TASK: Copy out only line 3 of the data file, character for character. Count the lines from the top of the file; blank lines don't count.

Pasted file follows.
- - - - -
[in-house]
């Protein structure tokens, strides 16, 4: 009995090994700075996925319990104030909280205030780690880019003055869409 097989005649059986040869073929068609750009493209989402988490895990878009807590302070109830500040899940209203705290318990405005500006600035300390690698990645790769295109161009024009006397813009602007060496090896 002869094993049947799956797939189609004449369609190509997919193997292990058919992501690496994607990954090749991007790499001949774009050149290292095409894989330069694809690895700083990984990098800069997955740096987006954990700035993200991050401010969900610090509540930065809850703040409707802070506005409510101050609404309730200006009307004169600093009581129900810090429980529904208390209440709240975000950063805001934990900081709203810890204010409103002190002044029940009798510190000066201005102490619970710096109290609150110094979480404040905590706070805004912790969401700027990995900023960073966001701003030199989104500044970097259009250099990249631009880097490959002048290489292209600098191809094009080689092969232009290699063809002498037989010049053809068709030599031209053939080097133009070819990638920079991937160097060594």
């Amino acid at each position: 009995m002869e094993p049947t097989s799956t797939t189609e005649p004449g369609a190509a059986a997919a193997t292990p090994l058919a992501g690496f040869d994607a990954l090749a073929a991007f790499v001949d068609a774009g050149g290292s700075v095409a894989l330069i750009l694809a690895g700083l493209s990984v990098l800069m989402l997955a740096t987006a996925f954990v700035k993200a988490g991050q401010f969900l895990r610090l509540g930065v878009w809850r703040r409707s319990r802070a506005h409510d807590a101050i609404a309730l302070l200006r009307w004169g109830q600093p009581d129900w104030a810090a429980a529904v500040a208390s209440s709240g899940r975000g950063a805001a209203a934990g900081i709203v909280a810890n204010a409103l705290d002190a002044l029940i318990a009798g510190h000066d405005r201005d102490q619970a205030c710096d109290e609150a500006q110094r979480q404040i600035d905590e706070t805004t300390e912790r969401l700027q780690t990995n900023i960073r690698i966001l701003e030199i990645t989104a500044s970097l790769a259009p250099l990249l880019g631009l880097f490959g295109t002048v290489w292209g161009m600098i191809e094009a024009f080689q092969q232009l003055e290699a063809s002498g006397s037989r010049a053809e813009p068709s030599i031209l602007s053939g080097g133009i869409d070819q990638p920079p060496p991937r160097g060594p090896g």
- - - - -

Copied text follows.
């Amino acid at each position: 009995m002869e094993p049947t097989s799956t797939t189609e005649p004449g369609a190509a059986a997919a193997t292990p090994l058919a992501g690496f040869d994607a990954l090749a073929a991007f790499v001949d068609a774009g050149g290292s700075v095409a894989l330069i750009l694809a690895g700083l493209s990984v990098l800069m989402l997955a740096t987006a996925f954990v700035k993200a988490g991050q401010f969900l895990r610090l509540g930065v878009w809850r703040r409707s319990r802070a506005h409510d807590a101050i609404a309730l302070l200006r009307w004169g109830q600093p009581d129900w104030a810090a429980a529904v500040a208390s209440s709240g899940r975000g950063a805001a209203a934990g900081i709203v909280a810890n204010a409103l705290d002190a002044l029940i318990a009798g510190h000066d405005r201005d102490q619970a205030c710096d109290e609150a500006q110094r979480q404040i600035d905590e706070t805004t300390e912790r969401l700027q780690t990995n900023i960073r690698i966001l701003e030199i990645t989104a500044s970097l790769a259009p250099l990249l880019g631009l880097f490959g295109t002048v290489w292209g161009m600098i191809e094009a024009f080689q092969q232009l003055e290699a063809s002498g006397s037989r010049a053809e813009p068709s030599i031209l602007s053939g080097g133009i869409d070819q990638p920079p060496p991937r160097g060594p090896g």